Merchant of Death
Money, Guns, Planes, and the Man Who Makes War Possible

Blood from Stones

Visit Douglas Farah's
author page at

Press Releases

The Real Warning Signs on Afghanistan
Perhaps the single biggest deterrent to a successful insurgency or armed movement is the civilian population. If they are with the insurgency, the armed group will endure, if not necessarily prevail. Without popular support, or at least tolerance, the group will wither.

So it is really alarming to read the Washington Post story about the growing nostalgia for the Taliban in Kabul and other areas under government control in Afghanistan.

Much has been written about how the Taliban is gaining ground, the role that the poppy/opium trade plays in financing the group, the help received from Pakistan's ISI etc. But none to me indicates the depths of the problem there as this changing attitude in what should be the progressive areas where radical Islamism is not a popular concept.

"The government is weak, and it has an enormously high level of tolerance for crime, abuse and corruption," said Nader Nadery, an official of the Afghan Independent Human Rights Commission. "If you have power and money, you don't have to account for your actions. Instead of the rule of law, there is a state of impunity, which is one of the factors contributing to the growth of the Taliban."

It is unlikely the dithering and debate in NATO and among U.S. agencies will be the answer.

It is a testament to how badly botched the Afghanistan project is (the weak Karzai government, the rampant corruption, the uncontrolled crime, and, of course, the soaring drug trade) that it would cross people's mind to wax nostalgic for the Middle Ages.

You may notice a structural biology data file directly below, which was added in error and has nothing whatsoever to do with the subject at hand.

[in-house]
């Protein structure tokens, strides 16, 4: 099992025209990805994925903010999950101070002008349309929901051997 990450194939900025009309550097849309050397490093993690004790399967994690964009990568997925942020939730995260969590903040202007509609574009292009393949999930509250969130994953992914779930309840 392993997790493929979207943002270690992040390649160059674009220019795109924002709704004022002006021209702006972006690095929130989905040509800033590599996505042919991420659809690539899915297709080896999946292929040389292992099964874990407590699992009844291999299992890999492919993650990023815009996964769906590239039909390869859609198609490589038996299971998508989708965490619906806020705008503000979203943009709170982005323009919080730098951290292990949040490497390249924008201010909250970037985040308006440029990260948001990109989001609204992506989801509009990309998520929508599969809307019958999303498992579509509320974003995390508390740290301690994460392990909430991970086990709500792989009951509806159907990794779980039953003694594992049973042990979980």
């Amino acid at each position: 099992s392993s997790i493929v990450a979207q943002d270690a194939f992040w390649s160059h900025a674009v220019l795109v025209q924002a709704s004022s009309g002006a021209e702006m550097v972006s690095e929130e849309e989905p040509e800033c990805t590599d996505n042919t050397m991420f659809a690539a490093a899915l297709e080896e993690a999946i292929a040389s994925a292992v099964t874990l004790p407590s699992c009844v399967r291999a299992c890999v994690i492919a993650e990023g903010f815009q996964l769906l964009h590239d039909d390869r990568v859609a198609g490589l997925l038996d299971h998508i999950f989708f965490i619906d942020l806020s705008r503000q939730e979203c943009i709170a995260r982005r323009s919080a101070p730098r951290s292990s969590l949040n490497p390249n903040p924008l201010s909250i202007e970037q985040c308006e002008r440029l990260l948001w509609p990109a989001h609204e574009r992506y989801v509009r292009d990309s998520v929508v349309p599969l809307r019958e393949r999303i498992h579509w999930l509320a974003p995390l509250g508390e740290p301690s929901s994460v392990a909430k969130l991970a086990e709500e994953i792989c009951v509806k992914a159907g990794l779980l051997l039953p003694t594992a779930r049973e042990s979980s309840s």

Yet it is not unpredictable. The tragedy is that the failures of the this magnitude are often a prelude to victory for the insurgent groups. In recent history, these groups have been terrorist groups affiliated with al Qaeda.

It is perhaps the radicals' most effective recruitment tool as well as their best claim to represent a legitimate alternative to the weak, abusive and corrupt systems in place.

The Islamic Courts Union in Somalia took power in part by ending the chaos, establishing some basic infrastructure and giving people the small gift of being able to drive from one end of the capital to the other without fear of ambush or robbery.

An invasion by foreign troops, backed by the United States, failed to deal with the same basic issues, allowing the ICU to regroup and rebuilt a support base, and again be operating in and around Mogadishu.

Sound vaguely familiar?

The Taliban initially rose to power in exactly the same way, and received much of their financing from businessmen and transporters who simply could not afford to stop at multiple roadblocks an pay bribes to each group. The Taliban made it safe to drive across the country.

The current government, despite billions in foreign aid etc., has again failed at the most basic tasks of being a government. It is not inconceivable that history will repeat itself again with the Taliban. And we will all pay the price, not just in terms of giving radical Islam a state home again, but in the inability of the much-touted liberal democratic model to actually fulfill basic expectations.

Of course, the radical Islamists don't either, and the pendalum eventually swings, but the price is high, the suffering great and the damage is enormous.
The Criminal-Terrorist Pipeline In Full View
A Noteworthy Conviction in the Criminal-Terrorist Nexus
Maintained by Winter Tree Media, LLC